Changing how we care for the incurable

By Judy Citko & Myra Christopher, San Diego Union Tribune

Despite polarizing political views about what’s wrong with health care in America today, one thing that most people can agree on is that our current system does not work for patients, families or health care professionals. Few areas highlight what’s wrong with “the system” as well as chronic pain and end-of-life care. We know that pain will affect all of us at some point in our lives. And, we know with absolute certainty that we will die.

To a certain extent, how we live life and face our inevitable death are determined by a nameless and faceless bureaucracy that we call “the system.” While there are deficiencies and inadequacies at every level, the sum of these broken parts can total disaster for people who live with pain, and those who fear dying in pain.

The Coalition of Compassionate Care of California (CCCC) conducted a forum in San Diego to discuss challenges facing end of life care. The group of health care providers, social workers and chaplains is keenly interested in working to improve our system across the continuum of care. They are focused on eliminating fragmented, “siloed” health care that focuses on only one part of a person’s experience with serious illness or chronic pain and promoting comprehensive, “person-centered” care that respects the needs, goals and values of the patient.

CCCC, in collaboration with the California HealthCare Foundation, released a report last week, “Final Chapter: Californians’ Attitudes and Experiences with Death and Dying,” that finds nearly eight in 10 Californians said that if they were seriously ill, they would want to speak with their doctor about end-of-life care, but fewer than 1 in 10 report having had a conversation. This finding in particular highlights a gap in the patient experience with our current biomedical model, obsessed with cure. It’s time to start thinking differently.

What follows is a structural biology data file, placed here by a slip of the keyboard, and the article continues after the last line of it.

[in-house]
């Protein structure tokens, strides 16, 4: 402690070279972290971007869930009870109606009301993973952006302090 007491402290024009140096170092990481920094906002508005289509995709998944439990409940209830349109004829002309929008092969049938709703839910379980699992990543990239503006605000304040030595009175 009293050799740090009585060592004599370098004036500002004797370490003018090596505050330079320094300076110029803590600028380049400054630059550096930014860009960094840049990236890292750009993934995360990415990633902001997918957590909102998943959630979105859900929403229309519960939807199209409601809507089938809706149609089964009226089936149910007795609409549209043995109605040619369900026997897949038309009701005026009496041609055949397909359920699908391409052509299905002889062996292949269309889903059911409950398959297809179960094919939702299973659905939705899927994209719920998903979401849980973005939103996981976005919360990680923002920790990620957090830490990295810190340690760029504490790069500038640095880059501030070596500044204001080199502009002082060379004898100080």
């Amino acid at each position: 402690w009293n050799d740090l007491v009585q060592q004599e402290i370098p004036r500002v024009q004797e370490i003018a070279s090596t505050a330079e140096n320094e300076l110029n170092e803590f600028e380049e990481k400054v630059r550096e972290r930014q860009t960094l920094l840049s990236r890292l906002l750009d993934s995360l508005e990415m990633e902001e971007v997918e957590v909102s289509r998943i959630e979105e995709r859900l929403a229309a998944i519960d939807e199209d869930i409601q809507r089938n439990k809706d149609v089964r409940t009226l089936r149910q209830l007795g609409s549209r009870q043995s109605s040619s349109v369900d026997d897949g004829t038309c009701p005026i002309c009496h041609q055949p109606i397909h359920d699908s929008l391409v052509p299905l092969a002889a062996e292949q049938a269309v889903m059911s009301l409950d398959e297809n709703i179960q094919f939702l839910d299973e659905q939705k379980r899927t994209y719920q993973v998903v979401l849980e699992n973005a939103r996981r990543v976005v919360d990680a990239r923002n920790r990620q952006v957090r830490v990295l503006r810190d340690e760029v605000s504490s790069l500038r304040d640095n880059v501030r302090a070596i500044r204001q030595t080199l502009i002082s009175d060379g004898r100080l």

Last summer, the Institute of Medicine issued “Relieving Pain in America: A Blueprint for Transforming Prevention, Care, Education and Research,” a report that calls for a seismic shift in the way that pain care is approached, including pain at the end of life. Central to the report’s recommendations is an “integrative” model of care that looks at a whole person: body, mind and spirit, in the context of their environment. Some people think this is revolutionary; others think it’s simply common sense. After all, we are all human beings, a mother, father, engineer, sister, artist. We are not a tumor or a stroke or an arthritic knee.

Logistically, there are issues with how we shift the locus of concern of our current system – one designed to fight and cure disease, one body part at a time, to one that recognizes that cure is not always possible, but compassionate care is. Perhaps because of its complexities, changing the way that we view and care for chronic pain, that which cannot be cured, can transform the way that we care for each other no matter the diagnosis, prognosis or where care is provided.

We know that we can do better. Our collective moral compass demands that we do better.

Our humanity drives the social transformation called for in the Institute of Medicine report. Our flawed health care system designed to cure (even when all agree that cure is not possible) has a hard time reconciling with an integrative model that focuses on healing and well-being. Healthcare providers need to look their patients in the eye and come to know the human behind their illness or ailment. We can all work toward improvements in care by opening our eyes, our hearts and minds to those around us who are suffering needlessly. Talking about end-of-life treatment preferences with loved ones and providers is a good first step. Talking about living well until the end of life can help us change the conversation and our health care delivery system.

Citko is executive director for the Coalition for Compassionate Care of California. Christopher holds the Kathleen M. Foley Chair in Pain and Palliative Care at the Center for Practical Bioethics and was founding president and CEO of the Center.

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